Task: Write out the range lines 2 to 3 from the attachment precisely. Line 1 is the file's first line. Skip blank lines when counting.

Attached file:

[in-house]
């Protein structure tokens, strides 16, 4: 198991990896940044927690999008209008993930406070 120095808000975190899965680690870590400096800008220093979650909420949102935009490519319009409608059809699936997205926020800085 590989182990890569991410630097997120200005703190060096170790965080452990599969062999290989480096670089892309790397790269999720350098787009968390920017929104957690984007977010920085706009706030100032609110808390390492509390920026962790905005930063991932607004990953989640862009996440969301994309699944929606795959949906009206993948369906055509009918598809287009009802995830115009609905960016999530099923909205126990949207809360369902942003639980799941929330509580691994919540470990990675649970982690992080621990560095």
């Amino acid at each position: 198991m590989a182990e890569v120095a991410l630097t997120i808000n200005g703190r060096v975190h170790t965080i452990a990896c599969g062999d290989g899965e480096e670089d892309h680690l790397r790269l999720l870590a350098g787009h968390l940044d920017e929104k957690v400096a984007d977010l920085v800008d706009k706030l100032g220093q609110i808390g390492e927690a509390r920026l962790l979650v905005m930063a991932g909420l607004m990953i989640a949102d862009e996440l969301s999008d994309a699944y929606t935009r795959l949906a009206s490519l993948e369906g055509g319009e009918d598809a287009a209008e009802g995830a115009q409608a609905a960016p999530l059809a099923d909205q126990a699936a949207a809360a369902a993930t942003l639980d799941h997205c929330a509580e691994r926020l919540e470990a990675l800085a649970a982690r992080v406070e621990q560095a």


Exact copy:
């Protein structure tokens, strides 16, 4: 198991990896940044927690999008209008993930406070 120095808000975190899965680690870590400096800008220093979650909420949102935009490519319009409608059809699936997205926020800085 590989182990890569991410630097997120200005703190060096170790965080452990599969062999290989480096670089892309790397790269999720350098787009968390920017929104957690984007977010920085706009706030100032609110808390390492509390920026962790905005930063991932607004990953989640862009996440969301994309699944929606795959949906009206993948369906055509009918598809287009009802995830115009609905960016999530099923909205126990949207809360369902942003639980799941929330509580691994919540470990990675649970982690992080621990560095």
């Amino acid at each position: 198991m590989a182990e890569v120095a991410l630097t997120i808000n200005g703190r060096v975190h170790t965080i452990a990896c599969g062999d290989g899965e480096e670089d892309h680690l790397r790269l999720l870590a350098g787009h968390l940044d920017e929104k957690v400096a984007d977010l920085v800008d706009k706030l100032g220093q609110i808390g390492e927690a509390r920026l962790l979650v905005m930063a991932g909420l607004m990953i989640a949102d862009e996440l969301s999008d994309a699944y929606t935009r795959l949906a009206s490519l993948e369906g055509g319009e009918d598809a287009a209008e009802g995830a115009q409608a609905a960016p999530l059809a099923d909205q126990a699936a949207a809360a369902a993930t942003l639980d799941h997205c929330a509580e691994r926020l919540e470990a990675l800085a649970a982690r992080v406070e621990q560095a």